Castle, Lwówek Śląski
Narodowy Instytut Dziedzictwa pl

Zdjęcie panoramiczne tej lokalizacji jest niedostępne.

photo

An excellent example of a Lower Silesian magnate’s residence erected during the full-fledged Renaissance period. Its value stems, in particular, from its lavish stonework detailing influenced by Italian art, created by the atelier of Franciszek Parr and exhibiting an outstanding artistic quality.

History

The castle was erected in the years 1550-63 at the initiative of Ramphold von Talkenberg, its design attributed to Franciszek (Franz) Parr. It was later modernised in the year 1600 or thereabouts; until 1739, the castle remained in the hands of the Schaffgotsch family and was subsequently acquired by the Hochberg family. In years 1824-29, it was converted into a mental hospital for patients whose insanity was considered to be incurable. Between 1840 and 1889, the castle underwent yet another redesign, conducted in a number of stages and resulting in the demolition of corner extensions, replacement of window surrounds, subdivision of the entrance vestibule and a number of rooms in its main body as well as the construction of a pair of south-eastern avant-corps. The primary transformation works took place in years 1874-76 and 1889. During the last decade of the 19th century, steam heating and electrical lighting were installed. A hospital complex was erected north and east of the building during the fourth quarter of the 19th century and in the early 20th century. Somewhere around the year 1900, a park was established around the castle and the hospital complex. The castle underwent restoration works in the years 1925-31, 1972-73, 1979-83 and 1990-94. From 1992 onwards, it has served as a mission of the Baptist church.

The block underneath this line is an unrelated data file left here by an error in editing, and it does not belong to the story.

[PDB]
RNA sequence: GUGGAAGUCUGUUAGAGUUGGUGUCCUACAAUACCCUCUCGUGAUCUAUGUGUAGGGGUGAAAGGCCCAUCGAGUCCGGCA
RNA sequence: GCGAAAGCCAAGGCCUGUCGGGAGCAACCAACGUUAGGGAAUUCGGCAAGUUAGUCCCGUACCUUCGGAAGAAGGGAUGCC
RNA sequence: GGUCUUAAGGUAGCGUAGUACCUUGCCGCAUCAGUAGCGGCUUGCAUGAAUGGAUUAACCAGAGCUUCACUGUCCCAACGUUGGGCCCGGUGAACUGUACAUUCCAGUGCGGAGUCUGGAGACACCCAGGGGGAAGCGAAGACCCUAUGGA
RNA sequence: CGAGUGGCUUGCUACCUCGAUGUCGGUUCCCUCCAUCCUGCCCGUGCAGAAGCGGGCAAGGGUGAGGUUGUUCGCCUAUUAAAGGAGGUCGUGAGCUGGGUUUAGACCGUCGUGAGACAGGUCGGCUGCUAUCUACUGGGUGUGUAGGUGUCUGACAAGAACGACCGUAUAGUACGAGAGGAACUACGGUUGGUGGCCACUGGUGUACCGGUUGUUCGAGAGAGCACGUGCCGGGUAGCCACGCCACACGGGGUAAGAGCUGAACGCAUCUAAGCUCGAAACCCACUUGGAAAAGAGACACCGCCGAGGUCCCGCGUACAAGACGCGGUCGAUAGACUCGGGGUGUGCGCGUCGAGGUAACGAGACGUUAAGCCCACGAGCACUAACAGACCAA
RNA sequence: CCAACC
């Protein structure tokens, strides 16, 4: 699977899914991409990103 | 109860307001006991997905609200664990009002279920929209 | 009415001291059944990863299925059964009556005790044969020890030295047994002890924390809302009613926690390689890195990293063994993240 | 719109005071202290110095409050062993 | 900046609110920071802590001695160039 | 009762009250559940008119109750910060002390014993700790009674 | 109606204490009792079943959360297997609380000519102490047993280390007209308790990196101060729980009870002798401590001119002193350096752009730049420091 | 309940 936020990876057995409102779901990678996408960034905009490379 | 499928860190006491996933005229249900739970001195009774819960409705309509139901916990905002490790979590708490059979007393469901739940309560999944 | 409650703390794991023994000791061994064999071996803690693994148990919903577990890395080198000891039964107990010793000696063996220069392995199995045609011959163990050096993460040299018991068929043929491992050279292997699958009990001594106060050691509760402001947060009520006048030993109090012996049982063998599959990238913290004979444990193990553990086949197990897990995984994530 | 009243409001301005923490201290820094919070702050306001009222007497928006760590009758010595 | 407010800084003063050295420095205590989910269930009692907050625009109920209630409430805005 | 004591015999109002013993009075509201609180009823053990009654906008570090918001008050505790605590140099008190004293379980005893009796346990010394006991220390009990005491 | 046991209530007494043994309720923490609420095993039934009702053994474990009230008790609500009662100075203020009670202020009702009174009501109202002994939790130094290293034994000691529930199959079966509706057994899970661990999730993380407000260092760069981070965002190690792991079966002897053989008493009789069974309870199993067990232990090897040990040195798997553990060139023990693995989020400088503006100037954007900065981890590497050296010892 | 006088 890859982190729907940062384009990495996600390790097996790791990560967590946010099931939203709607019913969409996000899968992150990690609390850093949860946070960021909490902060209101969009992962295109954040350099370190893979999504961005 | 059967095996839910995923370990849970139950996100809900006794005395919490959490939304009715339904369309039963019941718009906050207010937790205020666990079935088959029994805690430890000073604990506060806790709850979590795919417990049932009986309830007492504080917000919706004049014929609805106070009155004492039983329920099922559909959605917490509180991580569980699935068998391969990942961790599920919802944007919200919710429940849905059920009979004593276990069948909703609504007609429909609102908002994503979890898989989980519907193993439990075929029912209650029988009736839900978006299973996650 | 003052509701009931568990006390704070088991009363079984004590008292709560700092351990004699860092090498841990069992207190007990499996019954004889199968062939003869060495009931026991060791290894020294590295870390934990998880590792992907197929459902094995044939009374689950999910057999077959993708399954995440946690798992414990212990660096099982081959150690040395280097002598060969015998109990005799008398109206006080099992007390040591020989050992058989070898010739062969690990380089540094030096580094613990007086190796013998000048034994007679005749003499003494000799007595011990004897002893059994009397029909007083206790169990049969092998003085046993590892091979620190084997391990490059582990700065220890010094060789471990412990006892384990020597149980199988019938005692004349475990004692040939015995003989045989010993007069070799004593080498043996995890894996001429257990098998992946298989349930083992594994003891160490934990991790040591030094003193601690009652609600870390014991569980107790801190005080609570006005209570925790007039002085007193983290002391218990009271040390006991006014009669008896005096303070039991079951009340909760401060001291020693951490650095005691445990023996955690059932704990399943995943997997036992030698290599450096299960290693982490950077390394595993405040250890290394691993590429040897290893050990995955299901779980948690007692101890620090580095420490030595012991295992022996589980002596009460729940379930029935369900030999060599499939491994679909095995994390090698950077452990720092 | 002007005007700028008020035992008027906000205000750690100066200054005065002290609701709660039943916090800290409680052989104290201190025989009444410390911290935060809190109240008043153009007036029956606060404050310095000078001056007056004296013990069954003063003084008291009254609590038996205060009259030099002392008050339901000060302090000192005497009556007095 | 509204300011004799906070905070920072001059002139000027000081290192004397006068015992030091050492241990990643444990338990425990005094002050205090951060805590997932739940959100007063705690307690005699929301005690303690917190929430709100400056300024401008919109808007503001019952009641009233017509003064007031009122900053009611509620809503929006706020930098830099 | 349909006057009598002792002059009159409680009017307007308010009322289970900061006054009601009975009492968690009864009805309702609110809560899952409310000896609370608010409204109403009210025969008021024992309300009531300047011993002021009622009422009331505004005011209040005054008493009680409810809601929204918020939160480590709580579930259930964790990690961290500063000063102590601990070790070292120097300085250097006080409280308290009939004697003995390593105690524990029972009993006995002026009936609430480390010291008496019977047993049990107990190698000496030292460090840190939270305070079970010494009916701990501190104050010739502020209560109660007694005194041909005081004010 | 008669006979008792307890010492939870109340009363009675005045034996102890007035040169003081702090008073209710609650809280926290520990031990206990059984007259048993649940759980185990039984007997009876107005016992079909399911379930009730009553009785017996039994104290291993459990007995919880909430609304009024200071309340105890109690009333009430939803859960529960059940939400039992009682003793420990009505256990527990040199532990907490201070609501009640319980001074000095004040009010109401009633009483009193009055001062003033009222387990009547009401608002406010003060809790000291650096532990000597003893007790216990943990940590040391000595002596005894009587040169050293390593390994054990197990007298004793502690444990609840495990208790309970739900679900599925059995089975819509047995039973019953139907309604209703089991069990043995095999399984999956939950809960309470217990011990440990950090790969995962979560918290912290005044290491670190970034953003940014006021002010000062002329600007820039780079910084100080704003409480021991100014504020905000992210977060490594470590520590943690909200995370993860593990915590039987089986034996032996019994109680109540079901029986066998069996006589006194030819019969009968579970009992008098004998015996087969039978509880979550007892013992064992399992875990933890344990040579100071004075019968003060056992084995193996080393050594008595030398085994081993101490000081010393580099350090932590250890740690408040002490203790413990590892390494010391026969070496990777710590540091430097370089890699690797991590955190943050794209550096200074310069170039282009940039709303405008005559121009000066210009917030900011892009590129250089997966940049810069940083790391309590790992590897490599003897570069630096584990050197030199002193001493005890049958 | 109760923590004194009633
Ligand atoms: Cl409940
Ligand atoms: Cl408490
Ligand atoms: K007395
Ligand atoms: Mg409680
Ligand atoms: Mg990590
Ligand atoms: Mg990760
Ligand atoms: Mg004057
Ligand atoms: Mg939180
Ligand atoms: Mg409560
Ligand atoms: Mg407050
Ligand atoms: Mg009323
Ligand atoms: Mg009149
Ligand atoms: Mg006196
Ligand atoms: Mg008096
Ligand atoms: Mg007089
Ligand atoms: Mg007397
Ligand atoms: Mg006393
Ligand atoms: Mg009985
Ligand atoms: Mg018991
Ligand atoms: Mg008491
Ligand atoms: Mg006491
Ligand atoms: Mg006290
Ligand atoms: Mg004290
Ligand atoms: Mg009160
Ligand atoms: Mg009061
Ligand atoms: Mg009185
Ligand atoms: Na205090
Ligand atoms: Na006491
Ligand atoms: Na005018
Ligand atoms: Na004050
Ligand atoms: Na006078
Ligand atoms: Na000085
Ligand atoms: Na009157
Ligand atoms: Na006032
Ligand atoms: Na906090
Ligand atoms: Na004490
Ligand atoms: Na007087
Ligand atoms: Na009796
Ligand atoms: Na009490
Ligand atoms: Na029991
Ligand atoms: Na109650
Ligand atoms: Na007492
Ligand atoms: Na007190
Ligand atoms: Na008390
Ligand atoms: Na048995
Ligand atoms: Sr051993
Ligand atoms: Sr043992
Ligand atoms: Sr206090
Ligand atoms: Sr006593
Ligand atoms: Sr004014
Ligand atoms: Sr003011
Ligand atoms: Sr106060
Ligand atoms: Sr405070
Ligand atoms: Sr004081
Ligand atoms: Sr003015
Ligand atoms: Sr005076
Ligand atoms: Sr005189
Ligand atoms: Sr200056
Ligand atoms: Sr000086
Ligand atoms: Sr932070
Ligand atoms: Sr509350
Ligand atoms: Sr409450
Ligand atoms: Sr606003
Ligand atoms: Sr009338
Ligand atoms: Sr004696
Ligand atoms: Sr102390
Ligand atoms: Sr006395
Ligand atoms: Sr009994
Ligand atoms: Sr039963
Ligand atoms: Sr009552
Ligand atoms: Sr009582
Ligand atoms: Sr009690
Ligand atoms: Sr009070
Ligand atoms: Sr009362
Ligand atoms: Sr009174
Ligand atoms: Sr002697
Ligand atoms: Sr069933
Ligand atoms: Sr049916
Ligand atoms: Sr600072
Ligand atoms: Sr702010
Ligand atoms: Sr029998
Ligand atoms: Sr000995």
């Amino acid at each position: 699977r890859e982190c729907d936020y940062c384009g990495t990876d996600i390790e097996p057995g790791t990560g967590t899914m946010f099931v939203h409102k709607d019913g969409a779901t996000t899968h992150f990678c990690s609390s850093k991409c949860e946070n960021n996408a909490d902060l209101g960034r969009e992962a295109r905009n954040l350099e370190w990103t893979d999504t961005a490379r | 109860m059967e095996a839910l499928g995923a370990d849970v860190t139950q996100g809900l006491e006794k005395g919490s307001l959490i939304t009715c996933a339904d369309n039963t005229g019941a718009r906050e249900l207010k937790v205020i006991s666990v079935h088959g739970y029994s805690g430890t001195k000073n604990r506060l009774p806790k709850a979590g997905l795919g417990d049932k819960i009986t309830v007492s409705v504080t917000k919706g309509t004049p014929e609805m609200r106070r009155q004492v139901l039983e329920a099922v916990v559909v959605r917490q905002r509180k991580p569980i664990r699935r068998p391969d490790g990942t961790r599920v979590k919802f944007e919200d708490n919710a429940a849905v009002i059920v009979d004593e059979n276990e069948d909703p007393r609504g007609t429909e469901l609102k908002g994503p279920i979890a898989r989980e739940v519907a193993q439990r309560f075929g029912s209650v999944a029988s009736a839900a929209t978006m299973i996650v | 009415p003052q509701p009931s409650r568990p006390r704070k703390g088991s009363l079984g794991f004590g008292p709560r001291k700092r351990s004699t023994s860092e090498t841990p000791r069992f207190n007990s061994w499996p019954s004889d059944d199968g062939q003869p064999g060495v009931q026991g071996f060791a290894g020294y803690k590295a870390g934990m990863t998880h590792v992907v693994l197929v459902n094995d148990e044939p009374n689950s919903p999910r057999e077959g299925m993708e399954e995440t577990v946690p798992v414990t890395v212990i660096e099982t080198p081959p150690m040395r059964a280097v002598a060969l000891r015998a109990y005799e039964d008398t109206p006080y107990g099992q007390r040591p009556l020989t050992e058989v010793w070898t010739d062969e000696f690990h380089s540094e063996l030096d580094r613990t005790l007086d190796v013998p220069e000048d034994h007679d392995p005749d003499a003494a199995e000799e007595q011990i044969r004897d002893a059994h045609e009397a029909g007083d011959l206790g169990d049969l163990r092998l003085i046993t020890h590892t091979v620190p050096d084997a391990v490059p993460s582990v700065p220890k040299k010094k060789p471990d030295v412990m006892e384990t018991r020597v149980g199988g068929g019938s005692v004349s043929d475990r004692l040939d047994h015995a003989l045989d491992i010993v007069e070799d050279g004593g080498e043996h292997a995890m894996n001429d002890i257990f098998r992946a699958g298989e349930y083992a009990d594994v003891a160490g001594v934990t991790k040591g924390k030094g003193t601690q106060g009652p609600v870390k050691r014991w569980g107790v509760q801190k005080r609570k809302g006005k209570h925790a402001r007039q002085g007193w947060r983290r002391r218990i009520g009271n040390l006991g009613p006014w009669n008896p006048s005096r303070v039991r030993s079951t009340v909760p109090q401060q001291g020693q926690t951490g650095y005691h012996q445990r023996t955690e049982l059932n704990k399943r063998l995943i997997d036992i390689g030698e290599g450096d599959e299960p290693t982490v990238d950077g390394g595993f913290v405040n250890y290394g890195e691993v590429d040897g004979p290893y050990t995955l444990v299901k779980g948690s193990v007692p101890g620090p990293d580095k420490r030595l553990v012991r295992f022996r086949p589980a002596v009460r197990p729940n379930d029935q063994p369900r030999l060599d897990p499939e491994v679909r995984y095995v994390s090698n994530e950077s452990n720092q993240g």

Description